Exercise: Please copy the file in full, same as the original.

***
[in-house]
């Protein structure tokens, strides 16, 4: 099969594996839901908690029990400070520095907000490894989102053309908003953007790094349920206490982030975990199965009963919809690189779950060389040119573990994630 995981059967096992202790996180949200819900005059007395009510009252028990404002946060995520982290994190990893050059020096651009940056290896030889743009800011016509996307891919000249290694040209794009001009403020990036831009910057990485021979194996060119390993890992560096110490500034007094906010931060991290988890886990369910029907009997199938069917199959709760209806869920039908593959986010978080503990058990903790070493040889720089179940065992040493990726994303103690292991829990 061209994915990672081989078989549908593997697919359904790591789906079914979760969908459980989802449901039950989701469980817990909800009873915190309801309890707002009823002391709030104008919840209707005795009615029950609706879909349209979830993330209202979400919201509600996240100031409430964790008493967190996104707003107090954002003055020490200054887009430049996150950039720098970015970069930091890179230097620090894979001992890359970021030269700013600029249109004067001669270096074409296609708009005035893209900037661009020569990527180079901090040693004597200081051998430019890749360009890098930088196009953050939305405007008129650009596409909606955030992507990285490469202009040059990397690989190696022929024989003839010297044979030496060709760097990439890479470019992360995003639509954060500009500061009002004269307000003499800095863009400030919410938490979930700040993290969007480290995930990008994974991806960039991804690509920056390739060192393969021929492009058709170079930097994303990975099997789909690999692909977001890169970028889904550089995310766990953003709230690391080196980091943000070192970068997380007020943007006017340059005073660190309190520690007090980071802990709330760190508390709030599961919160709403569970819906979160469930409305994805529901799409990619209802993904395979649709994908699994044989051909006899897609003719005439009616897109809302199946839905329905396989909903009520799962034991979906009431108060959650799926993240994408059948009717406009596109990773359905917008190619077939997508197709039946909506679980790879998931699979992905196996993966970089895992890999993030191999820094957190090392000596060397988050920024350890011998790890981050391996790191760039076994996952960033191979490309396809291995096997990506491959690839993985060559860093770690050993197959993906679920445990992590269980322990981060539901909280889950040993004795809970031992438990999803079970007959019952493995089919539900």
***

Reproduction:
[in-house]
């Protein structure tokens, strides 16, 4: 099969594996839901908690029990400070520095907000490894989102053309908003953007790094349920206490982030975990199965009963919809690189779950060389040119573990994630 995981059967096992202790996180949200819900005059007395009510009252028990404002946060995520982290994190990893050059020096651009940056290896030889743009800011016509996307891919000249290694040209794009001009403020990036831009910057990485021979194996060119390993890992560096110490500034007094906010931060991290988890886990369910029907009997199938069917199959709760209806869920039908593959986010978080503990058990903790070493040889720089179940065992040493990726994303103690292991829990 061209994915990672081989078989549908593997697919359904790591789906079914979760969908459980989802449901039950989701469980817990909800009873915190309801309890707002009823002391709030104008919840209707005795009615029950609706879909349209979830993330209202979400919201509600996240100031409430964790008493967190996104707003107090954002003055020490200054887009430049996150950039720098970015970069930091890179230097620090894979001992890359970021030269700013600029249109004067001669270096074409296609708009005035893209900037661009020569990527180079901090040693004597200081051998430019890749360009890098930088196009953050939305405007008129650009596409909606955030992507990285490469202009040059990397690989190696022929024989003839010297044979030496060709760097990439890479470019992360995003639509954060500009500061009002004269307000003499800095863009400030919410938490979930700040993290969007480290995930990008994974991806960039991804690509920056390739060192393969021929492009058709170079930097994303990975099997789909690999692909977001890169970028889904550089995310766990953003709230690391080196980091943000070192970068997380007020943007006017340059005073660190309190520690007090980071802990709330760190508390709030599961919160709403569970819906979160469930409305994805529901799409990619209802993904395979649709994908699994044989051909006899897609003719005439009616897109809302199946839905329905396989909903009520799962034991979906009431108060959650799926993240994408059948009717406009596109990773359905917008190619077939997508197709039946909506679980790879998931699979992905196996993966970089895992890999993030191999820094957190090392000596060397988050920024350890011998790890981050391996790191760039076994996952960033191979490309396809291995096997990506491959690839993985060559860093770690050993197959993906679920445990992590269980322990981060539901909280889950040993004795809970031992438990999803079970007959019952493995089919539900």